Bloodshot Reborn: Colorado

Bloodshot Reborn: Colorado
Bloodshot Reborn Colorado review
  • North American Publisher / ISBN: Valiant Entertainment - 978-1-939346-67-4
  • Volume No.: 1
  • Release date: 2015
  • UPC: 9781939346674
  • Contains adult content?: no
  • Does this pass the Bechdel test?: no
  • Positive minority portrayal?: no
  • CATEGORIES: Action Thriller
 Spoilers in review

There was a sort of final peace for Bloodshot in his previous incarnation, and if you don’t want to know what that is, don’t read past the second paragraph.

Bloodshot Reborn accumulated a considerable amount of positive reviews and a surprising number of award nominations. There’s nothing wrong with Colorado. The basic premise is an interesting twist on Bloodshot’s past, and at times Mico Suayan’s photo realistic art is superb, but Colorado isn’t as good or as groundbreaking as anticipated given the near universal praise.

At the end of his previous series Bloodshot had found love with Kay, the planet’s Geomancer, a sort of magical Earth-mother, which was whipped away with her death. Before she died, however, she cleansed Bloodshot of the nanites circulating in his blood. These microscopic machines almost instantaneously repaired his body on injury, healing him from would be fatal wounds for ordinary humans. This, however, had a price. He was also controlled through them, and became an almost perfect killing machine. Jeff Lemire’s series opening has him in effect licking his wounds as he considers his losses. He’s shaken from his self-pity on seeing news footage of someone with his previous identity killing innocents in public. The nanites removed from his body found other homes, in people not as capable of adapting to their presence, and who followed his pattern of killing, but randomly, without the control element limiting his actions to those deemed serious threats. Bloodshot retains a bond with the nanites, and determines to put things right, even at the cost of becoming their host again.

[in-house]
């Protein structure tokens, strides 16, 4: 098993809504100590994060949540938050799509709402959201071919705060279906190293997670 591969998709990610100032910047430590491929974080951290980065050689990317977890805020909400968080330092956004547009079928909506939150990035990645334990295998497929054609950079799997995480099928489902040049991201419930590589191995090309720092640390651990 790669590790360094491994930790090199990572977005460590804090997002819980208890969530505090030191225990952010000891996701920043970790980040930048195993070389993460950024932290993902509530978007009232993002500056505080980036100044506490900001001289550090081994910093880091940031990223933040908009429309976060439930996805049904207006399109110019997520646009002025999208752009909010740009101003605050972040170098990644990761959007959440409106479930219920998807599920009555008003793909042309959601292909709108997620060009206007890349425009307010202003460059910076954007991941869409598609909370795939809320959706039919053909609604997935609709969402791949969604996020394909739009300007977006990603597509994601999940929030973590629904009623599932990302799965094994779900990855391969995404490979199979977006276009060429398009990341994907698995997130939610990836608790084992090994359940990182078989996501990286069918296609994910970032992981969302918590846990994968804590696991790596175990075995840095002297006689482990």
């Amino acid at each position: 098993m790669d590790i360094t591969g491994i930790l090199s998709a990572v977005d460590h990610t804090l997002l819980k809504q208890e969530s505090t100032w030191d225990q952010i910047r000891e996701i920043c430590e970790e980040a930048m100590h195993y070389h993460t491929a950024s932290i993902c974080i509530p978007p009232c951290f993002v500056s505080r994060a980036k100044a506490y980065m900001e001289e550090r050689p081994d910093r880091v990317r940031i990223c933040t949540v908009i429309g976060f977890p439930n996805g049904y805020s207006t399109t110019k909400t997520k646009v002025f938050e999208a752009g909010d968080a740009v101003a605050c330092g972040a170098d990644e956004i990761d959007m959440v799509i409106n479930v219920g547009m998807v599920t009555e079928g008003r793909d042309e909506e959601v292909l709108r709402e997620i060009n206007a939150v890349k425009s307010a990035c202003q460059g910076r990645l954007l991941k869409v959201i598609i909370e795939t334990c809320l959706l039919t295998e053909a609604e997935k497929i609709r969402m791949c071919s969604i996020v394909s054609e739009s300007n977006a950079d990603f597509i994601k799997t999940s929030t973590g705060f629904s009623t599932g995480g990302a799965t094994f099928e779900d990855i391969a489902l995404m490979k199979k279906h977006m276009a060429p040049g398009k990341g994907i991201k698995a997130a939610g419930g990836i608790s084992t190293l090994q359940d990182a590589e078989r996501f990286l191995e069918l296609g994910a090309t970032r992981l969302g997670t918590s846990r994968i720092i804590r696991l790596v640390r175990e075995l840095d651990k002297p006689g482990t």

Lemire paces Reborn like a TV action drama, one that would drop easily into the loner against the world category were it not for an interesting twist. Bloodshot is accompanied both by the ghost of his dead girlfriend and a cartoon avatar of his former self. At this stage there are no explanations. Are these the hallucinations of a diseased mind, are they comforts induced by nanite residue, or are they as real as they seem to him? In Colorado Lemire’s playing his cards close to his chest. Also involved is a young FBI agent, very attuned to her intuitions, which have resulted in successful arrests. Her background is subtly immersed as the story progresses.

Given the circumstances it may be deliberate, but the one odd aspect of Suayan’s art is the slightly disturbing posed smile he gives Kay. Otherwise it’s good, attractive, eye-catching and thoughtfully laid out. Raúl Allén takes a very different approach for the final chapter, heading more toward emotionally strong cartooning, and it’s even more eye-catching due to extremely effective colour. The credits don’t make it clear exactly who’s responsible, Patricia Martin getting a “with” for the art and Borja Pindado credited with “additional color”, although as he works without outlines on some pages it may be Allén himself responsible.

This final story is both the most hallucinogenic and the best in the collection, as Bloodshot confronts his demons head on, and it leads into The Hunt. Alternatively, both are combined in the first hardcover volume of Bloodshot Reborn: The Deluxe Edition.